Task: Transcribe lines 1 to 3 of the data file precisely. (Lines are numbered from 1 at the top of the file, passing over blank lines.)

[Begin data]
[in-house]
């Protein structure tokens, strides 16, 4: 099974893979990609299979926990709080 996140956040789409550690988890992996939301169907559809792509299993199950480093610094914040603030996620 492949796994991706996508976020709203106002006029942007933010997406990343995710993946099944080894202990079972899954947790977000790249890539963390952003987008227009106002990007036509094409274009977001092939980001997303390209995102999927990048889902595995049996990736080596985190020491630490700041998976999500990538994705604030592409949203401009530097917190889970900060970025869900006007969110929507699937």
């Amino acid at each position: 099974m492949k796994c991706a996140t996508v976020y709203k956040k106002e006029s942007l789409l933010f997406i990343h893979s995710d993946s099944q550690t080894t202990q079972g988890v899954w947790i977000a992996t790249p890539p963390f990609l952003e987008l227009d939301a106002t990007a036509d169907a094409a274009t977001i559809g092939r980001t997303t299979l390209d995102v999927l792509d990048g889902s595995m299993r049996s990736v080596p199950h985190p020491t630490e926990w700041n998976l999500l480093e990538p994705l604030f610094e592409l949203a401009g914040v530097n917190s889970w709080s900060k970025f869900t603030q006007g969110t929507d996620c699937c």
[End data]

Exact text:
[in-house]
């Protein structure tokens, strides 16, 4: 099974893979990609299979926990709080 996140956040789409550690988890992996939301169907559809792509299993199950480093610094914040603030996620 492949796994991706996508976020709203106002006029942007933010997406990343995710993946099944080894202990079972899954947790977000790249890539963390952003987008227009106002990007036509094409274009977001092939980001997303390209995102999927990048889902595995049996990736080596985190020491630490700041998976999500990538994705604030592409949203401009530097917190889970900060970025869900006007969110929507699937």
């Amino acid at each position: 099974m492949k796994c991706a996140t996508v976020y709203k956040k106002e006029s942007l789409l933010f997406i990343h893979s995710d993946s099944q550690t080894t202990q079972g988890v899954w947790i977000a992996t790249p890539p963390f990609l952003e987008l227009d939301a106002t990007a036509d169907a094409a274009t977001i559809g092939r980001t997303t299979l390209d995102v999927l792509d990048g889902s595995m299993r049996s990736v080596p199950h985190p020491t630490e926990w700041n998976l999500l480093e990538p994705l604030f610094e592409l949203a401009g914040v530097n917190s889970w709080s900060k970025f869900t603030q006007g969110t929507d996620c699937c």